Referring again to FIG. 1, each segment 19 has a first side surface 72 and a second side surface 74, and each of the side surfaces 72, 74 extends from the sealing surface 31 to the supply surface 40, and, as shown in FIG. 3, from the first end surface 56 to the second end surface 58. Between the supply surface 40 and the sealing surface 31 there are, preferably, a plurality of cooling passages 43 extending along the length of the segment 19 from the first end surface 56 toward the second end surface 58. The cooling passages 43 are located between the sealing surface 31, the supply surface 40, and the side surfaces 72, 74, and each of the cooling passages 43 is separated from adjacent cooling passages 43 by a wall 76 therebetween. Each cooling passage 43 intersects the first end surface 56 and terminates short of the second end surface 58. Each cooling passage 43 communicates with the supply surface 40 through at least one of the cooling orifices 41. Although the preferred embodiment is shown and described in terms of a segment having a plurality of passages 43, a single, wide passage having a plurality of columns or pedestals therein would also suffice, so long as the quantity and placement of the columns is sufficient to provide heat transfer from the sealing surface to the cooling air in the passage, and also sufficient to support the sealing surface against collapse into the passage in the event the blades 18 rub into the sealing surface 31.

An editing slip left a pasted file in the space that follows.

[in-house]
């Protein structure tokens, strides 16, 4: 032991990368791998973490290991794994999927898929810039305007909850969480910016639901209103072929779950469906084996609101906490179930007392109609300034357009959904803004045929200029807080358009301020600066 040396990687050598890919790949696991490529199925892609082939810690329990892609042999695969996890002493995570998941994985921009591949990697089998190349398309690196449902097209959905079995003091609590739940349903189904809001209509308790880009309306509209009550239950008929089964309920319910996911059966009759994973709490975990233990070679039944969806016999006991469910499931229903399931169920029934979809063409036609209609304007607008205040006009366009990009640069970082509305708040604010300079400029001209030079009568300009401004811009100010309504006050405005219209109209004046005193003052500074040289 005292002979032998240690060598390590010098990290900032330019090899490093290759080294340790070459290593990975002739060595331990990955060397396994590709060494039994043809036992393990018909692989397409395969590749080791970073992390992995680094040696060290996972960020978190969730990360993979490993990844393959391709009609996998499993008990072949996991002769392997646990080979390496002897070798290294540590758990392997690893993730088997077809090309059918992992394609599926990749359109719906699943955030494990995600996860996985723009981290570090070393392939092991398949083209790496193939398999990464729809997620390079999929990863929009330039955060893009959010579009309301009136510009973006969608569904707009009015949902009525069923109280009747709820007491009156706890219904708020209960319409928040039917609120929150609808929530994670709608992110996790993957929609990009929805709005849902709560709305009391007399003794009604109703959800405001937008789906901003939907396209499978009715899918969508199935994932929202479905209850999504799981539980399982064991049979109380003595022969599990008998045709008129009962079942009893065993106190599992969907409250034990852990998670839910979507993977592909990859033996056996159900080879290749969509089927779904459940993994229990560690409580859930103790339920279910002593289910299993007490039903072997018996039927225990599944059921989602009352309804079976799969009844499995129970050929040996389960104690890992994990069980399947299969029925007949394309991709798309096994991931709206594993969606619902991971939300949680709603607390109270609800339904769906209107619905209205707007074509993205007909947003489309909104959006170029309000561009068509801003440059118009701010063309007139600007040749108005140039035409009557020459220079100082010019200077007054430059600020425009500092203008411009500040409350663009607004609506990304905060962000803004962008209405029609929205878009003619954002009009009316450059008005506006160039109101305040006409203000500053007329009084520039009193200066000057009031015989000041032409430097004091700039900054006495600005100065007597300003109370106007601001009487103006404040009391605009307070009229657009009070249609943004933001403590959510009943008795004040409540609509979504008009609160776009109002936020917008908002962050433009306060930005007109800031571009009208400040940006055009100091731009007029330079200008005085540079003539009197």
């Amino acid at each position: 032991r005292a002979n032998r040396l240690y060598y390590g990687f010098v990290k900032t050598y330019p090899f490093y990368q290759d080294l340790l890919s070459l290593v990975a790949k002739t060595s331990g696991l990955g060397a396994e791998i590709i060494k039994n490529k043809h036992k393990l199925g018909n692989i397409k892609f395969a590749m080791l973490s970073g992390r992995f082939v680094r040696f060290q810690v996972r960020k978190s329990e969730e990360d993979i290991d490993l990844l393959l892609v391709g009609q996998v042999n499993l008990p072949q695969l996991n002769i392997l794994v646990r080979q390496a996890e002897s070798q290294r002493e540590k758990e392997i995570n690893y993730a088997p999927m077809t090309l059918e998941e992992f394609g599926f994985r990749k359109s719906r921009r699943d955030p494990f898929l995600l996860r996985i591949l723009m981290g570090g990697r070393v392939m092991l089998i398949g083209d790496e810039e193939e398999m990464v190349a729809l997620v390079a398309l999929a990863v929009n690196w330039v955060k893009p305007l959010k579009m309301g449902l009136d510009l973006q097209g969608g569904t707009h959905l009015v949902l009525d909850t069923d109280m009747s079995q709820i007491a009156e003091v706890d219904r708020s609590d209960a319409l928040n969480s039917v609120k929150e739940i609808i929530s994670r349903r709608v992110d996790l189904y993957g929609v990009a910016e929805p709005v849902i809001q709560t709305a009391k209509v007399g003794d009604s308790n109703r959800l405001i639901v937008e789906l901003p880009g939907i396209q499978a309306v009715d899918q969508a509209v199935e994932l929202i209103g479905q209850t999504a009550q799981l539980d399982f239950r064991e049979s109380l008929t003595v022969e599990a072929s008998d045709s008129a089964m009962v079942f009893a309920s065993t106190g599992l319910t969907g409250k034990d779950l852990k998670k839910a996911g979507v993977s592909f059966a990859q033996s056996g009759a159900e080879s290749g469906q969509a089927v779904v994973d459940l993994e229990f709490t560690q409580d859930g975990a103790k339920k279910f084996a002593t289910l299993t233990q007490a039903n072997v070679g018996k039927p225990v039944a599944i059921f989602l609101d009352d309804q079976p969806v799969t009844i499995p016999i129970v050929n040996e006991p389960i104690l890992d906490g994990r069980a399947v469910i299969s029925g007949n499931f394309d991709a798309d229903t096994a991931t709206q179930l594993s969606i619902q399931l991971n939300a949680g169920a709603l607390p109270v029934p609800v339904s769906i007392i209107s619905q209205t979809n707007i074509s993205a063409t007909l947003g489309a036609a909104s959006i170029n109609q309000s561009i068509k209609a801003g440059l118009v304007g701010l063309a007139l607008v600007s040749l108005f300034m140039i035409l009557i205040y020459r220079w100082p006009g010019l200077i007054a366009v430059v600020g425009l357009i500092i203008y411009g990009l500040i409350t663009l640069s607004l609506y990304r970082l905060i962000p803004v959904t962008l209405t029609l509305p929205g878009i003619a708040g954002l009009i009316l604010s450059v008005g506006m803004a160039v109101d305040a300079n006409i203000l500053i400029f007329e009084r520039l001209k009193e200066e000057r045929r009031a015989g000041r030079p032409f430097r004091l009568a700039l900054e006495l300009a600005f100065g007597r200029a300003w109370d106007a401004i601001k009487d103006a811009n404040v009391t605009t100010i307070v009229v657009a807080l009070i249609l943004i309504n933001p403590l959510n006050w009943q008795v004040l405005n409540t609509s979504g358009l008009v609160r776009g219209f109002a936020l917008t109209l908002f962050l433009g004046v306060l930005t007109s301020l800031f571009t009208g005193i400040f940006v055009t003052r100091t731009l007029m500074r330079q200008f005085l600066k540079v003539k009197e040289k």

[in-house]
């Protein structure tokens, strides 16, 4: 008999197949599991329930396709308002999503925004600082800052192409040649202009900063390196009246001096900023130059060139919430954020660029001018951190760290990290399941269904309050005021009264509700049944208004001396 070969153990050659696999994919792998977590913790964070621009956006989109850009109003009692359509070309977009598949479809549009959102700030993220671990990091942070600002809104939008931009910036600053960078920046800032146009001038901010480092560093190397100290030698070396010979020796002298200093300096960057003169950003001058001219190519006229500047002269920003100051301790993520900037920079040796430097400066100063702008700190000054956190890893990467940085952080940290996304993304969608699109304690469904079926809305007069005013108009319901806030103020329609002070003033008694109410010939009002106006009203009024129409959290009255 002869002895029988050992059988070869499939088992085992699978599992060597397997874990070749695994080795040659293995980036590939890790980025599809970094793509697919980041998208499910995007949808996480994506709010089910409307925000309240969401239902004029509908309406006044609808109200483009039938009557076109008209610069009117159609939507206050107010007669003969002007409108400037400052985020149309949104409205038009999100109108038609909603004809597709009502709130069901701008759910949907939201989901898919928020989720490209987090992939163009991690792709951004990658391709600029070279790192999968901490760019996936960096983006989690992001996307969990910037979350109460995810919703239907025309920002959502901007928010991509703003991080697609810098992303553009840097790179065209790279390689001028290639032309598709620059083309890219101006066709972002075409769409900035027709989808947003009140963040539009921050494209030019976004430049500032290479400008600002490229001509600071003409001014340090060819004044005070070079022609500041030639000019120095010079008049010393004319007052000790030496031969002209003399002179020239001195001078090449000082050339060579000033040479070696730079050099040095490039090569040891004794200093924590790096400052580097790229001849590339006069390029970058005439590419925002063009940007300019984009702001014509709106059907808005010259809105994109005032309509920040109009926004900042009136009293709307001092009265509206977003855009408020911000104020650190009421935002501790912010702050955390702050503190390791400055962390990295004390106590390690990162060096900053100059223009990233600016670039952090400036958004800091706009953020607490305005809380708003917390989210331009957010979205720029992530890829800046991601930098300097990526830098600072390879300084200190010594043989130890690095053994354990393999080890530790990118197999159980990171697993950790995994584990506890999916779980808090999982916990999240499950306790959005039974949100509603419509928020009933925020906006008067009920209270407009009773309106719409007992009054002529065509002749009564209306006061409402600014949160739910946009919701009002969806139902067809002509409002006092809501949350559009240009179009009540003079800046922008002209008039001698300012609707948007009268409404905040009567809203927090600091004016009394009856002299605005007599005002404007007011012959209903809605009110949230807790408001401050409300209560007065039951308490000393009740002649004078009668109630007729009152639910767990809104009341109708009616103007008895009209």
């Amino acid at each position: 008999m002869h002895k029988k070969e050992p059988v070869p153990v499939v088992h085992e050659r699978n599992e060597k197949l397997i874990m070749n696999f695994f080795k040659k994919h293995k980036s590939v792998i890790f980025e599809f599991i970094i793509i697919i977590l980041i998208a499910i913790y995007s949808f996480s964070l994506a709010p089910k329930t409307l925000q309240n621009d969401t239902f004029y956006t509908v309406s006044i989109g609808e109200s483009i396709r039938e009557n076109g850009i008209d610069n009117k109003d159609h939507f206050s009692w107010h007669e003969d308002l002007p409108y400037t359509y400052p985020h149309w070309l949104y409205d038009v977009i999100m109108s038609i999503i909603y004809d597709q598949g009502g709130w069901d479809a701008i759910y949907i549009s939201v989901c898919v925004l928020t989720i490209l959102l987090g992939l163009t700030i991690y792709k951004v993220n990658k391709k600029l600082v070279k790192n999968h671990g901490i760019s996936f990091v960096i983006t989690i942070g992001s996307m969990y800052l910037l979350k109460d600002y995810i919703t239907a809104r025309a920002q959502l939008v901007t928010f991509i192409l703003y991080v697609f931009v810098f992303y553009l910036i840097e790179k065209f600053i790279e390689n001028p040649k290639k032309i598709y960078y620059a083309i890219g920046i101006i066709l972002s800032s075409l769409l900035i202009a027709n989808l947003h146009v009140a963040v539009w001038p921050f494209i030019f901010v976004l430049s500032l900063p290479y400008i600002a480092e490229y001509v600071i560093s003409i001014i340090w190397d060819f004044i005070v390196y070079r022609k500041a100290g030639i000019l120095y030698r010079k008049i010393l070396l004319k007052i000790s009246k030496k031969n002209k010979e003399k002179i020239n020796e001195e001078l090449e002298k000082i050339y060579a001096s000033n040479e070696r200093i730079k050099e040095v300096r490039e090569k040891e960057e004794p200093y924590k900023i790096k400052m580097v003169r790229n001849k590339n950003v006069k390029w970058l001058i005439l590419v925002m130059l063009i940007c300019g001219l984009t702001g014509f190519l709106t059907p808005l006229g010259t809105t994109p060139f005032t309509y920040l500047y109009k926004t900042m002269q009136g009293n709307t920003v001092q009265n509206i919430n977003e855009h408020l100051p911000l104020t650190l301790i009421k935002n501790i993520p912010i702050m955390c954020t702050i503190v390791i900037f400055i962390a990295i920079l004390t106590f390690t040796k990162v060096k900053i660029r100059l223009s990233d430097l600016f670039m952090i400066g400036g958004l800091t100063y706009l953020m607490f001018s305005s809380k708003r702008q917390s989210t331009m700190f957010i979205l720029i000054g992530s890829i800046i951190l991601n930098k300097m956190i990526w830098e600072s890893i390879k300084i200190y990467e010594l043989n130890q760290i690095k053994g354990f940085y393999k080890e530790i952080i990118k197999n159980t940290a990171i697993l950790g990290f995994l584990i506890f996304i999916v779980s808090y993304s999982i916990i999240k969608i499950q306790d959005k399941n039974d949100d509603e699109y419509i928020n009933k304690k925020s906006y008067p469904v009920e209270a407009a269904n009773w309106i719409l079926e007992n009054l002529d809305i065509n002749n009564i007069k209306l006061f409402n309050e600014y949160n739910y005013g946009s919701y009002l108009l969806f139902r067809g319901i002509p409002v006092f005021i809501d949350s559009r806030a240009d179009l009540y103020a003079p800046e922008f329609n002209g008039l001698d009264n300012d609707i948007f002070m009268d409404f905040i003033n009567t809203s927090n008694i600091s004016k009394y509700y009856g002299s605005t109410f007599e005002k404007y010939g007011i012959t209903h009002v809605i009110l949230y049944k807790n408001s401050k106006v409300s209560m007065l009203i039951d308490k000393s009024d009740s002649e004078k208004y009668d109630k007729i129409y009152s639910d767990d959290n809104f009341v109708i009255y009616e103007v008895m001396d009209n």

As shown in FIGS. 2-4, each of the orifices 41 is adjacent said second end surface 58 and each cooling passage 43 communicates with the first end surface 56 of the same segment 19 through at least one passage outlet 78. Thus, cooling air entering the orifices 41 must flow through the passages 43 in a second direction 102 which is opposite the direction 100 of rotation of the blades 18 (the first direction 100).

The second end surface 58 of each segment 19 includes a quantity of cooling air feed pockets 80 equal to the quantity of passage outlets 78 in the first end surface 56 of the same segment 19. The purpose of the feed pockets 80 is to receive and turn the cooling air flowing from the passages 43, and feed the cooling air flowing from the passage outlets 78 so that the cooling air flows into the adjacent inter-segment gap 32, as shown in FIG. 5. Accordingly, each feed pocket 80 is aligned with one of the cooling passage outlets 78 of one of the adjacent segments 19.